H-1B denial rates dropped dramatically in the first two quarters of the 2021 fiscal year, according to an analysis of U.S. Citizenship and Immigration Services (USCIS) data by the National Foundation for American Policy (NFAP).

For new employment H-1B petitions, the NFAP analysis shows a denial rate of 7.1% in the first two quarters of FY 2021 (October 2020 through March 2021), compared to a denial rate of 28.6% in the first two quarters of the previous fiscal year.

New Employment H-1B Denial Rate
Fiscal Year Approvals Denials Denial Rate
2021 (Q1 and Q2) 39,501 3,040 7.1%
2020 (Q1 and Q2) 38,150 15,341 28.6%

Overall, denial rates have dropped significantly since peaking under former President Donald Trump in FY 2018 and 2019, according to the NFAP.

Fiscal Year New Employment H-1B Denial Rate
2021 (Q1 and Q2) 7%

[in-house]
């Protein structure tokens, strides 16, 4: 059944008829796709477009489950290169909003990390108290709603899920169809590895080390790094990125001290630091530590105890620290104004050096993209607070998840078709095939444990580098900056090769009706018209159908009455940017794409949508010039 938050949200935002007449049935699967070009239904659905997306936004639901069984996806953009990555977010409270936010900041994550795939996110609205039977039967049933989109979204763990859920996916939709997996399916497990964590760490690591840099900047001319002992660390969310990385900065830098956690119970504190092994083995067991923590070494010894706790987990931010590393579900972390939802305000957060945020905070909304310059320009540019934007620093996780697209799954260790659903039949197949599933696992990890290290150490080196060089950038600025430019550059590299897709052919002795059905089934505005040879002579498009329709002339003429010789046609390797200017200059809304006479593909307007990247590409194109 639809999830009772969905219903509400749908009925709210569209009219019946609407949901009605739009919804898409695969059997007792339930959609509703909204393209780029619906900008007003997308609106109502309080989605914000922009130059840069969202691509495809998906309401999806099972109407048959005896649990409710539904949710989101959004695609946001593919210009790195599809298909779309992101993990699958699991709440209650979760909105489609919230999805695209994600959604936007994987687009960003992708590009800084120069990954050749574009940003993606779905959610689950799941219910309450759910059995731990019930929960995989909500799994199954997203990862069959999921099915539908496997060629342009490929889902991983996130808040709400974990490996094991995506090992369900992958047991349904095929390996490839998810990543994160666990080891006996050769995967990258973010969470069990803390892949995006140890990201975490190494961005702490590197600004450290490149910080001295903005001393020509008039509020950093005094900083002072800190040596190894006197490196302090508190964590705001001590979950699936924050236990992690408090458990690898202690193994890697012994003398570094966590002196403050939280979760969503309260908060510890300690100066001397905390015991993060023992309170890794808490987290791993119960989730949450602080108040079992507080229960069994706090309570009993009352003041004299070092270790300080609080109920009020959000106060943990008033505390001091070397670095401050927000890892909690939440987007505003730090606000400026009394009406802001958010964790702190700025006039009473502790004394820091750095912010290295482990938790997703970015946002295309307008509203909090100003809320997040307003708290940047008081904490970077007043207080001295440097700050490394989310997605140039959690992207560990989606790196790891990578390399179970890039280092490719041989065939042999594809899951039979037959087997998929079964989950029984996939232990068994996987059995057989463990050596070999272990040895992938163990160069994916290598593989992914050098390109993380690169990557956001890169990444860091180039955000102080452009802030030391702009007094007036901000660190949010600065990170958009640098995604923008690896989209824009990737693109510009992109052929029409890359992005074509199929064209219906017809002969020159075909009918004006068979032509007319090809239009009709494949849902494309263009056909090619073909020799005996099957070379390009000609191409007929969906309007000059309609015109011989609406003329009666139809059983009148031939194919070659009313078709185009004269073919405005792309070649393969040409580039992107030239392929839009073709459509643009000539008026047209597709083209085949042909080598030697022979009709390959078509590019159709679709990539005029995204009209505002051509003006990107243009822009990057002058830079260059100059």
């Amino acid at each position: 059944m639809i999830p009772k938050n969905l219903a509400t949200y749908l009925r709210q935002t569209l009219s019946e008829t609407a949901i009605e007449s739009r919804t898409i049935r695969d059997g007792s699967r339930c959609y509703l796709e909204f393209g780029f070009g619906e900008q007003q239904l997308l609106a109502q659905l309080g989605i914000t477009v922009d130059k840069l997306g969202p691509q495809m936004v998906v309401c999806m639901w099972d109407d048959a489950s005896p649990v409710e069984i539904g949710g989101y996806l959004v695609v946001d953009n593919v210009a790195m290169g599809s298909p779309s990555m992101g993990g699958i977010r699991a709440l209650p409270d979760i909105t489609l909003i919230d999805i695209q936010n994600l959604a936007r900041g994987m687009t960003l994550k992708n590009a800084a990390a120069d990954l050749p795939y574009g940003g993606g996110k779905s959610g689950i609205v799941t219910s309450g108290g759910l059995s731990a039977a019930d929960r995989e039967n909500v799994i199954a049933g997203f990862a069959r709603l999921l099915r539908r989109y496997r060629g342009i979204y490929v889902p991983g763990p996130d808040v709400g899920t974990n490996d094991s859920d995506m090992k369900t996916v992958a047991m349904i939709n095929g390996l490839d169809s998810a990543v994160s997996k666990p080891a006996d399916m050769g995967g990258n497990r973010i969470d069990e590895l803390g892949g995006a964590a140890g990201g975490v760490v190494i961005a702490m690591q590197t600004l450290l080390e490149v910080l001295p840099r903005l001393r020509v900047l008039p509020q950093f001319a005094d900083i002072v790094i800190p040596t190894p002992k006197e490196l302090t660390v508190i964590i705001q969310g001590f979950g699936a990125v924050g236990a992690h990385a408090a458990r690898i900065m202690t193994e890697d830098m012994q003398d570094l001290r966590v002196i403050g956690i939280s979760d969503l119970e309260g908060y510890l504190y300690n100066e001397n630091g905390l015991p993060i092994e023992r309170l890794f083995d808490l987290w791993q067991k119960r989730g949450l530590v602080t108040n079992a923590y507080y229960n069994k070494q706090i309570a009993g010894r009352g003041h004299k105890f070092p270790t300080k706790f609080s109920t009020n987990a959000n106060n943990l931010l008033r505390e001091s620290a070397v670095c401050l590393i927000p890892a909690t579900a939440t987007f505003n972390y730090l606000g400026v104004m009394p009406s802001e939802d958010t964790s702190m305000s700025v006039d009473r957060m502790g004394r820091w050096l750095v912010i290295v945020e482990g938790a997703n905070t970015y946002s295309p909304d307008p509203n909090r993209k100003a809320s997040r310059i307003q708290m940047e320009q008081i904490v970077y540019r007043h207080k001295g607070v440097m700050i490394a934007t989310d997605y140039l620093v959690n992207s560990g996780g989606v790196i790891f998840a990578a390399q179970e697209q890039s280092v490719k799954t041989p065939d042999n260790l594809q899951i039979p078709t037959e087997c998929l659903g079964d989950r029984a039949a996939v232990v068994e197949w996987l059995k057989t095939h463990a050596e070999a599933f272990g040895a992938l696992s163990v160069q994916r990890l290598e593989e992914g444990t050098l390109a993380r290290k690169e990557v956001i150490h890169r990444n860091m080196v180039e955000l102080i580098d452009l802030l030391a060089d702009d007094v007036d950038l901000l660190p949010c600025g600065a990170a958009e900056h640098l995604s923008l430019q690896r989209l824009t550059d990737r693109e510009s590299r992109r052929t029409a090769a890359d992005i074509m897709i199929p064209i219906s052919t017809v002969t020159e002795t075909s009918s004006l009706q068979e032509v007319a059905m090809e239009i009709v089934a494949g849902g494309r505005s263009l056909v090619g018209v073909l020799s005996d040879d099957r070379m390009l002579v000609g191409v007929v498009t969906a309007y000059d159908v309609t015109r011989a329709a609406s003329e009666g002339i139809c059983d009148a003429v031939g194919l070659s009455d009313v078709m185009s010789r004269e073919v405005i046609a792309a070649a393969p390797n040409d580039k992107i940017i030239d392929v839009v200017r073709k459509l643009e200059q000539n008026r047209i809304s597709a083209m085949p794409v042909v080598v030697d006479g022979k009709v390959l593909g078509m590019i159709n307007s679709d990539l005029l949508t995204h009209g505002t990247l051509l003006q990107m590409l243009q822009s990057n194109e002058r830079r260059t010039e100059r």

2020 13%
2019 21%
2018 24%
2017 13%
2016 10%
2015 6%

The lower denial rate is at least in part due to legal challenges that forced USCIS to issue new guidance on the adjudication of H-1B visas in June 2020.

A federal court also set aside an “H-1B strengthening” rule before it took effect last year; the rule would have tightened the H-1B definitions of “specialty occupation” and “employer-employee relationship” and required more evidence for third-party placement of H-1B workers at client sites.

The NFAP said that while H-1B denial rates “appear to have returned to more traditional levels” the increase in the denial rate during the Trump administration “imposed significant costs on employers, visa holders and the economy, likely contributing to more work and talent moving to other countries.”

The full NFAP analysis is available here.

This alert has been provided by the BAL U.S. Practice group. For additional information, please contact berryapplemanleiden@bal.com.

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